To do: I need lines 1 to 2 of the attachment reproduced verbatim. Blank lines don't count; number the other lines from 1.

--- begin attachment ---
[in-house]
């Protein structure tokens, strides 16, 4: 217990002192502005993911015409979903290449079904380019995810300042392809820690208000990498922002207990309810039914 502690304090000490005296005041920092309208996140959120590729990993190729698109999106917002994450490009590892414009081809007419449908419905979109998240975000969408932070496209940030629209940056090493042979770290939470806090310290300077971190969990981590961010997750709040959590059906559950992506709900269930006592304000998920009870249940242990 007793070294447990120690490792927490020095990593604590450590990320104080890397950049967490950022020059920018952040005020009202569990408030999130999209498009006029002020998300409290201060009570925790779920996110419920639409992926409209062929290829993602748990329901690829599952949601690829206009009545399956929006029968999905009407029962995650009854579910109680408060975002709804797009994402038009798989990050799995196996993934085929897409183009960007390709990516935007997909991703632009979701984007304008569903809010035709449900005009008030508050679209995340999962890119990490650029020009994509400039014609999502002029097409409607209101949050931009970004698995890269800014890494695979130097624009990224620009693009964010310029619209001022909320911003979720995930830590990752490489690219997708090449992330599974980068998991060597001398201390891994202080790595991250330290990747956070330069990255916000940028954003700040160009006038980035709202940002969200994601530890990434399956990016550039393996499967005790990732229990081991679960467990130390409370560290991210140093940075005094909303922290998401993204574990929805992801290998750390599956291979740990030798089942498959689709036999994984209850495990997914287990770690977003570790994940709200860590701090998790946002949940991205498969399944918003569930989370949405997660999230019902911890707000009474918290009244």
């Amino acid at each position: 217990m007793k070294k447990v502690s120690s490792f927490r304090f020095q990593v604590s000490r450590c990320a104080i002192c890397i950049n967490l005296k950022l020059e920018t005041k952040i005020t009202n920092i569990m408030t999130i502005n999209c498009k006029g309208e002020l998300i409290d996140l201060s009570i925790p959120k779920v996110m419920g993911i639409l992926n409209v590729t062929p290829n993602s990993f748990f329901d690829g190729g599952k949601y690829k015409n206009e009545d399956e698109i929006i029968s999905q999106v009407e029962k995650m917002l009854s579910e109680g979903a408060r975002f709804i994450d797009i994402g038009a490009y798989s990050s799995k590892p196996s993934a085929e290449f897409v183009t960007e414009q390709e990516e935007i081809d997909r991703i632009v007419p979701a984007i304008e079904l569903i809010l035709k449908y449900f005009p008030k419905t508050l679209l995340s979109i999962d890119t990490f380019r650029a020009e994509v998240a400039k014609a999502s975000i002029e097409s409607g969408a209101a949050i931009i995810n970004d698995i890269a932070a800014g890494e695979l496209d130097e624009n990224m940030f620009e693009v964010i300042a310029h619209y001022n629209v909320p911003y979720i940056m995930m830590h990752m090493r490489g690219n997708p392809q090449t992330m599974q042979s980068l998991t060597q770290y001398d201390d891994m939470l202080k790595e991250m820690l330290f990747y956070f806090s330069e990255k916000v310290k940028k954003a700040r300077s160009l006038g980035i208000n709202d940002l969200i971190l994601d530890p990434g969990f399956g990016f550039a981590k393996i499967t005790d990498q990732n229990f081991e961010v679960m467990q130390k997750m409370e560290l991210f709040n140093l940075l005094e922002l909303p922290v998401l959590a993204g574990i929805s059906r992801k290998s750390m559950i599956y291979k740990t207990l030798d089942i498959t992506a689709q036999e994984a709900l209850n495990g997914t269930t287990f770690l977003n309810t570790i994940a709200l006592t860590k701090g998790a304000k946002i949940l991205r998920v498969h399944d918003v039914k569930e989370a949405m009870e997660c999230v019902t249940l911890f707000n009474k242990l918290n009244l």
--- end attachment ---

[in-house]
């Protein structure tokens, strides 16, 4: 217990002192502005993911015409979903290449079904380019995810300042392809820690208000990498922002207990309810039914 502690304090000490005296005041920092309208996140959120590729990993190729698109999106917002994450490009590892414009081809007419449908419905979109998240975000969408932070496209940030629209940056090493042979770290939470806090310290300077971190969990981590961010997750709040959590059906559950992506709900269930006592304000998920009870249940242990 007793070294447990120690490792927490020095990593604590450590990320104080890397950049967490950022020059920018952040005020009202569990408030999130999209498009006029002020998300409290201060009570925790779920996110419920639409992926409209062929290829993602748990329901690829599952949601690829206009009545399956929006029968999905009407029962995650009854579910109680408060975002709804797009994402038009798989990050799995196996993934085929897409183009960007390709990516935007997909991703632009979701984007304008569903809010035709449900005009008030508050679209995340999962890119990490650029020009994509400039014609999502002029097409409607209101949050931009970004698995890269800014890494695979130097624009990224620009693009964010310029619209001022909320911003979720995930830590990752490489690219997708090449992330599974980068998991060597001398201390891994202080790595991250330290990747956070330069990255916000940028954003700040160009006038980035709202940002969200994601530890990434399956990016550039393996499967005790990732229990081991679960467990130390409370560290991210140093940075005094909303922290998401993204574990929805992801290998750390599956291979740990030798089942498959689709036999994984209850495990997914287990770690977003570790994940709200860590701090998790946002949940991205498969399944918003569930989370949405997660999230019902911890707000009474918290009244």